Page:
It is determined that the Mongols have taken Arminia to the city of Tornapol, where she is being held captive by Genghis Khan (Roldano Lupi). Naturally enough, Hercules and his new lady friend, Arias, set off in a bid to rescue Arminia.

The real villain in this movie is Kubilai, played by an almost unrecognizable Ken Clark (weird hair, silly moustache). Kubilai is a vicious piece of work, prepared to kill anyone who hinders his ascension to power, including his father and his brother. His malevolence is shown when he stabs one of his lovers in the heart after she has learnt too much about Kubilai’s plans.

At this time, Hercules Against The Barbarians veers into Tarzan territory. Hercules battles various rubber creatures during his travels including a giant python, and a crocodile. Forest makes an admirable attempt at making the croc fight seem real, but cannot overcome the glaringly fake rubber reptile.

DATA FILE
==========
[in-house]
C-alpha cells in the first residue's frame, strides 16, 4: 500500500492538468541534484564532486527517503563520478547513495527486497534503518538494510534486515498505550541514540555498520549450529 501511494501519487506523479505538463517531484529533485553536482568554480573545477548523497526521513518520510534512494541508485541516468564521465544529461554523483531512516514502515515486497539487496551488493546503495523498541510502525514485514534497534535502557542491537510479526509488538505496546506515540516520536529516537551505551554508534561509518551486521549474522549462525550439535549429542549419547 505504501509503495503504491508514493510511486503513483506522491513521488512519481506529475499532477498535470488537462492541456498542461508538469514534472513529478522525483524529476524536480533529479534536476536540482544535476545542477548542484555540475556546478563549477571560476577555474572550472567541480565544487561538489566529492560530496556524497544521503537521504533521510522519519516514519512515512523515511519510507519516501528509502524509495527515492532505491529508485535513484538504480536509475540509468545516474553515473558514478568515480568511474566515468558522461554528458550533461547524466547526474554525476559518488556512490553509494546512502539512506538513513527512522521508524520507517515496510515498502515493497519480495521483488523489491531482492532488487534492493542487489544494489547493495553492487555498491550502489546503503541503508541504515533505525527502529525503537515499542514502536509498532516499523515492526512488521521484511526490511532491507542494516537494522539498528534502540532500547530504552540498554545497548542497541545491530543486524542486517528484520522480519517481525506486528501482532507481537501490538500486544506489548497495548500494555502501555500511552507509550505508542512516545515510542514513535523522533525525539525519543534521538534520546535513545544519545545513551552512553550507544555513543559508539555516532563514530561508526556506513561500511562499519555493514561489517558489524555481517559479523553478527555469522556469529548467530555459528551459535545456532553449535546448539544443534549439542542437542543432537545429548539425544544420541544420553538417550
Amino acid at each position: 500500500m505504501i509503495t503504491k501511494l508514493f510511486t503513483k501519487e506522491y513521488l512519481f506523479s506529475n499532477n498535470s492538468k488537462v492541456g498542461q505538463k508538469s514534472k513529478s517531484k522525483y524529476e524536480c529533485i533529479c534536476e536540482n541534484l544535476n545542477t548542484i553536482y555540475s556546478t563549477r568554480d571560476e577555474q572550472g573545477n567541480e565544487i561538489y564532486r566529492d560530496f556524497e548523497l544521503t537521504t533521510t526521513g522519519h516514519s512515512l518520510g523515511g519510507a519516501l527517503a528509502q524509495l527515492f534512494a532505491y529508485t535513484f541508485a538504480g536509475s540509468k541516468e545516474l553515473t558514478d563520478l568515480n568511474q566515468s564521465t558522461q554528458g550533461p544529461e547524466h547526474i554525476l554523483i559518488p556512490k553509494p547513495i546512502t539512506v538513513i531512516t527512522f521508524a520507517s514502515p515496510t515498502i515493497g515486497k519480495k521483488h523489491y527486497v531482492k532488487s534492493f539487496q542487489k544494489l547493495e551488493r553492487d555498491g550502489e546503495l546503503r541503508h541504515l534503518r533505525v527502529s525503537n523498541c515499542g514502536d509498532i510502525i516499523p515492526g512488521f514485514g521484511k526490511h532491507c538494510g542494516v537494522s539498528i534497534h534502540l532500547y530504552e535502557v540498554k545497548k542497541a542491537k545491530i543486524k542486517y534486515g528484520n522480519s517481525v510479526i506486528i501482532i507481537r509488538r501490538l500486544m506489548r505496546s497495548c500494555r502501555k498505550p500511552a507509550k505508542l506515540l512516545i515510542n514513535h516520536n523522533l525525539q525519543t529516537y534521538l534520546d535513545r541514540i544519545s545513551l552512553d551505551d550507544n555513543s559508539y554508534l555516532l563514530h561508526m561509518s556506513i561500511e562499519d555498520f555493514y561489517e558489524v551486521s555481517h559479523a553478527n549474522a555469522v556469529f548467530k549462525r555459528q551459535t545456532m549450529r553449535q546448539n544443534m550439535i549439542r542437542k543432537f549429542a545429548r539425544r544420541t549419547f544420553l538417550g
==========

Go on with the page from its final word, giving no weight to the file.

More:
For me, Hercules Against The Barbarians is a weak entry in the Sword and Sandal series. Forest is not my favourite Hercules. He takes the role far too seriously and always looks to be in pain. On top of that this movie is fairly slowed paced and drags between action sequences. There is one sequence that is worth mentioning though. It is in the palace of Genghis Khan, and we are treated to an array of ‘regal’ entertainment, including oriental dancers spinning plates on sticks, and acrobats spinning and tumbling over giant flags as they are swirled around the room. The entertainment culminates with Hercules and one of Genghis Khan’s warriors fighting to the death in a gauntlet of (rubber tipped) spears.

Hercules Against The Barbarians (1964)

Special Mission Lady Chaplin (1966)

AKA: Operation Lady Chaplin